Edison argues that, because our opinions have referred to "poles, underground conduits, wires and pipes" (§ 5 Sixteenth [1]) as personal property, "machinery used in manufacture" which is referred to in the same subclause, must not be real estate either. In Boston Gas Co. v. Assessors of Boston, 334 Mass. 549, 552-553, 562, 565 (1956), we held that certain portions of gas and electric distribution systems were taxable pursuant to G.L.c. 59, § 5, Sixteenth, as machinery used in *11 manufacture and at various points referred to that property as personal property. We have recently said in two opinions that underground conduits, transformers, pipes, and wires had been taxed as personal property, although no issue presented in either case turned on the point. See Montaup Elec. Co. v. Assessors of Whitman, 390 Mass. 847, 848 (1984); Boston Edison Co. v. Assessors of Watertown, 387 Mass. 298, 299-300 (1982). See also Assessors of Quincy v. Boston Consol. Gas Co., 309 Mass. 60, 61 (1941) (street mains, service connections and customers' meters described as personal property); Northern Mass. St. Ry. v. Westminster, 227 Mass. 547, 551 (1917) (poles and wires of a street railway on private land of another or on public ways are personal property for purposes of taxation). No doubt some items within the scope of "poles, underground conduits, wires and pipes" would be real estate in the traditional sense if on a utility's own land. The status of that class of property, however, on, above, or under the land of others, including public ways, has a more tenuous quality than a generating plant on one's own land. A utility generally has an obligation, on appropriate demand, to remove or relocate its distribution facilities in public ways and on private land of others. A tradition has developed of treating all such property as personal property for local tax purposes. That custom does not instruct us that fixtures on a utility's own land must be treated for local tax purposes as personal property merely because they are also machinery used in manufacture.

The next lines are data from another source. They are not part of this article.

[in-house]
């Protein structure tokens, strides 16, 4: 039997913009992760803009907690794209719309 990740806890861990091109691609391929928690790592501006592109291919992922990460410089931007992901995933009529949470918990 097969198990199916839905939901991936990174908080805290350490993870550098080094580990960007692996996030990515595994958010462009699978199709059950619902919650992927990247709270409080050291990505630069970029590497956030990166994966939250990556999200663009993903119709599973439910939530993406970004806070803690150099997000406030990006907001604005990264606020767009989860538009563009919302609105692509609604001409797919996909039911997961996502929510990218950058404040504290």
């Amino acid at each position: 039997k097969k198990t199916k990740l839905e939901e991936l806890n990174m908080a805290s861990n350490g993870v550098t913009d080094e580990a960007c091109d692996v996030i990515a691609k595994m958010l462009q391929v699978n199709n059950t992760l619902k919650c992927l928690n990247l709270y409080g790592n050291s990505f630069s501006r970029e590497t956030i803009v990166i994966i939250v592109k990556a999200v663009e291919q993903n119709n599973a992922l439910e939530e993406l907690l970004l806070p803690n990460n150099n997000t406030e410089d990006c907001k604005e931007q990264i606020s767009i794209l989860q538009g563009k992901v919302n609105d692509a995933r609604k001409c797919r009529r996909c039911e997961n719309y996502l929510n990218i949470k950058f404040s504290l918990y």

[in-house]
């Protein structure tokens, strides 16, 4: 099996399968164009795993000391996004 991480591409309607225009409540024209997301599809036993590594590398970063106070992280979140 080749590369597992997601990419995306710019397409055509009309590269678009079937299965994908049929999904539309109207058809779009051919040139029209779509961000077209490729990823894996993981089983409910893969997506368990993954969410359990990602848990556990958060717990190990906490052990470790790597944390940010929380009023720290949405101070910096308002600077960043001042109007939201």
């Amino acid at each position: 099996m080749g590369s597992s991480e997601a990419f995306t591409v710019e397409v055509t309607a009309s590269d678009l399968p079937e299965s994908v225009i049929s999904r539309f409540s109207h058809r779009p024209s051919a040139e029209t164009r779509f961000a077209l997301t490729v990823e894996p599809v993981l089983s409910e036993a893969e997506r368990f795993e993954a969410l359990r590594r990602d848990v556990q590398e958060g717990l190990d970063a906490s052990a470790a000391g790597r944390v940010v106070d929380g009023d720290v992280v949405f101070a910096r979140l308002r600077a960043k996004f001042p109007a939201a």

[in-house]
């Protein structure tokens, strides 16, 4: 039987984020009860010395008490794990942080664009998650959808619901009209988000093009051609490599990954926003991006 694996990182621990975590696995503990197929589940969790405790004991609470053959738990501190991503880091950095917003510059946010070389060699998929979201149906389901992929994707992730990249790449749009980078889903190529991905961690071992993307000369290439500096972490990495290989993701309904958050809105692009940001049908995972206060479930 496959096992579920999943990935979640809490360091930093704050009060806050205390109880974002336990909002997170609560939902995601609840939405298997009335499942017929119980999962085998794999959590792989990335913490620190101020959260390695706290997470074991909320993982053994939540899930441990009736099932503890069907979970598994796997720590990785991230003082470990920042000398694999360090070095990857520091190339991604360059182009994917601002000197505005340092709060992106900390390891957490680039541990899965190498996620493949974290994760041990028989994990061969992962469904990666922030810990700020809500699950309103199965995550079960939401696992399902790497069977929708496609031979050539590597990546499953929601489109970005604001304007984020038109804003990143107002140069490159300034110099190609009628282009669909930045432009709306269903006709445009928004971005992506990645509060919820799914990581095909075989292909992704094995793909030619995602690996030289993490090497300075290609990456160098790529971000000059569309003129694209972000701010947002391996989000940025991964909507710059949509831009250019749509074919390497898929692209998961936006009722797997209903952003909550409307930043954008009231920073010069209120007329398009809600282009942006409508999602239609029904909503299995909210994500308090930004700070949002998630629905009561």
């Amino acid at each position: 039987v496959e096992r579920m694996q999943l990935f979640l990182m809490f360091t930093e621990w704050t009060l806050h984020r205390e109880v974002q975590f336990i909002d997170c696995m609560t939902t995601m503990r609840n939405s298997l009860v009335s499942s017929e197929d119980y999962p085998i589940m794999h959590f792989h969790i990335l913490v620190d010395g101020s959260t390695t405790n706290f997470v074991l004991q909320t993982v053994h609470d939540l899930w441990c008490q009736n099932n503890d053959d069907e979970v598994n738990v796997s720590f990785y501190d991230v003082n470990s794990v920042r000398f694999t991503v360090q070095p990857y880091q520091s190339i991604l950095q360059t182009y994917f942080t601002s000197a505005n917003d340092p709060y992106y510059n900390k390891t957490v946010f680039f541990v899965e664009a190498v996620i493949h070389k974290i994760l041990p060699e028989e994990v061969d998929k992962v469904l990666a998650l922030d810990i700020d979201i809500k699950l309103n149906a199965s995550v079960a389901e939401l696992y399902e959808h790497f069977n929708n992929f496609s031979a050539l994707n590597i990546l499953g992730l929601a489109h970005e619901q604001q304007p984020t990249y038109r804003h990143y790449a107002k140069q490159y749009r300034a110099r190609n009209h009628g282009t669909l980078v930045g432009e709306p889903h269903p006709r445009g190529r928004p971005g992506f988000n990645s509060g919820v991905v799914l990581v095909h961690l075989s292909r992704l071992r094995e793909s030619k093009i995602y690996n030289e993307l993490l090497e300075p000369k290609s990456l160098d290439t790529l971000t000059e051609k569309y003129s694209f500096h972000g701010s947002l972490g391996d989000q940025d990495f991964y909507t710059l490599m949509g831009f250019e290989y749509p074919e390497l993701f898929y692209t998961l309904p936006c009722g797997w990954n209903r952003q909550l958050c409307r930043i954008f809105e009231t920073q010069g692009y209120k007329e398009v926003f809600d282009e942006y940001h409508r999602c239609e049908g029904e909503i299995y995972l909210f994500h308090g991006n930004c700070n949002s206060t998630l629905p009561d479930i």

Edison properly points out that by virtue of G.L.c. 59, § 5, Sixteenth (3) (1986 ed.), a domestic manufacturing corporation is not subject to local taxation on its machinery. It then notes that this court has held that exemption applicable to machinery that is part of the real estate under traditional principles. We did so because, for the purposes of that statute, the property's dominant aspect is that of machinery rather than real estate. See Assessors of Swampscott v. Lynn Sand & Stone Co., 360 Mass. 595, 598-599 (1971). This holding, however, applies only to manufacturing corporations and arises from the explicit legislative purpose to free the machinery of manufacturing *12 corporations from the burden of local taxation. See Commissioner of Corps. & Taxation v. Assessors of Boston, 321 Mass. 90, 95-96 (1947). The Lynn Sand & Stone case did not say that the machinery in dispute was personal property. It simply said that it was not subject to local taxation. In the case before us, there is no legislative policy to incline us toward treating a public utility's machinery that is part of the real estate as personal property to the exclusion of treating it as real estate.

We fully grant that there is language in at least two opinions of this court that can be read to support Edison's general proposition that machinery used in manufacture is only taxable as personal property. In Hamilton Mfg. Co. v. Lowell, 185 Mass. 114, 117 (1904), we said in dicta that machinery subject to local taxation "is not taxed as real estate, but as personal property." In that case, there was no suggestion that the taxpayer's machinery was part of the real estate. Taxable machinery not part of the real estate could be taxable, if at all, only as personal property. The same general point was reiterated in dicta in Chelsea v. Richard T. Green Co., 319 Mass. 162, 166 (1946), to the effect that machinery used in manufacture "is to be assessed as an item of personal property." That case did not involve such machinery. In fact, it involved machinery that was properly assessed as real estate. These two cases carry no controlling or persuasive force on the issue before us.

Because the assessors could lawfully treat the generating plant as real estate and did so, we affirm the board's determination that the plant should be treated as real estate for the purposes of this proceeding. We need not decide whether we agree with the board that it would have been improper for the assessors to have assessed the generating plant as personal property.